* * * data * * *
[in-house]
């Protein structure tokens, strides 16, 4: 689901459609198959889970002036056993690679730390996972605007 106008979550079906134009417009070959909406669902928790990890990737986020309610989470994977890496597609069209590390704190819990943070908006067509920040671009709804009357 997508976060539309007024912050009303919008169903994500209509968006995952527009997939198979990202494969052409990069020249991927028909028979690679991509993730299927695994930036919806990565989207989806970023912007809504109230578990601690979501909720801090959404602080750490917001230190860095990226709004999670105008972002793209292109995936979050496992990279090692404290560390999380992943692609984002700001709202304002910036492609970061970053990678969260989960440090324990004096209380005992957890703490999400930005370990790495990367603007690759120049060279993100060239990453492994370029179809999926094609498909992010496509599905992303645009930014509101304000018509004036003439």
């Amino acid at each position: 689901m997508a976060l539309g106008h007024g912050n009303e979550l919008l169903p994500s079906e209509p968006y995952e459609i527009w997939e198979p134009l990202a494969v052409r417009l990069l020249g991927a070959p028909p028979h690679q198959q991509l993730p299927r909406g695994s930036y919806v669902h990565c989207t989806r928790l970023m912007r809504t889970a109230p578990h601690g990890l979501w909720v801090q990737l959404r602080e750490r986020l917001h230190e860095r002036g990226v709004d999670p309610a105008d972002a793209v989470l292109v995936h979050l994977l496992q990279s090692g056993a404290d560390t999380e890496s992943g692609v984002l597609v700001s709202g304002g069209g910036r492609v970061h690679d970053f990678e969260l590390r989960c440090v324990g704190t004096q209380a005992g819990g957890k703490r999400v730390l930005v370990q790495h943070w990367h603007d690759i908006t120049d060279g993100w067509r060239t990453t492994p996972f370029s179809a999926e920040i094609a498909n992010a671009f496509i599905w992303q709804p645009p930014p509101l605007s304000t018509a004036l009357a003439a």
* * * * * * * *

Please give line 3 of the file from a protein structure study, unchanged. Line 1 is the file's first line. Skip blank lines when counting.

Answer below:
């Amino acid at each position: 689901m997508a976060l539309g106008h007024g912050n009303e979550l919008l169903p994500s079906e209509p968006y995952e459609i527009w997939e198979p134009l990202a494969v052409r417009l990069l020249g991927a070959p028909p028979h690679q198959q991509l993730p299927r909406g695994s930036y919806v669902h990565c989207t989806r928790l970023m912007r809504t889970a109230p578990h601690g990890l979501w909720v801090q990737l959404r602080e750490r986020l917001h230190e860095r002036g990226v709004d999670p309610a105008d972002a793209v989470l292109v995936h979050l994977l496992q990279s090692g056993a404290d560390t999380e890496s992943g692609v984002l597609v700001s709202g304002g069209g910036r492609v970061h690679d970053f990678e969260l590390r989960c440090v324990g704190t004096q209380a005992g819990g957890k703490r999400v730390l930005v370990q790495h943070w990367h603007d690759i908006t120049d060279g993100w067509r060239t990453t492994p996972f370029s179809a999926e920040i094609a498909n992010a671009f496509i599905w992303q709804p645009p930014p509101l605007s304000t018509a004036l009357a003439a």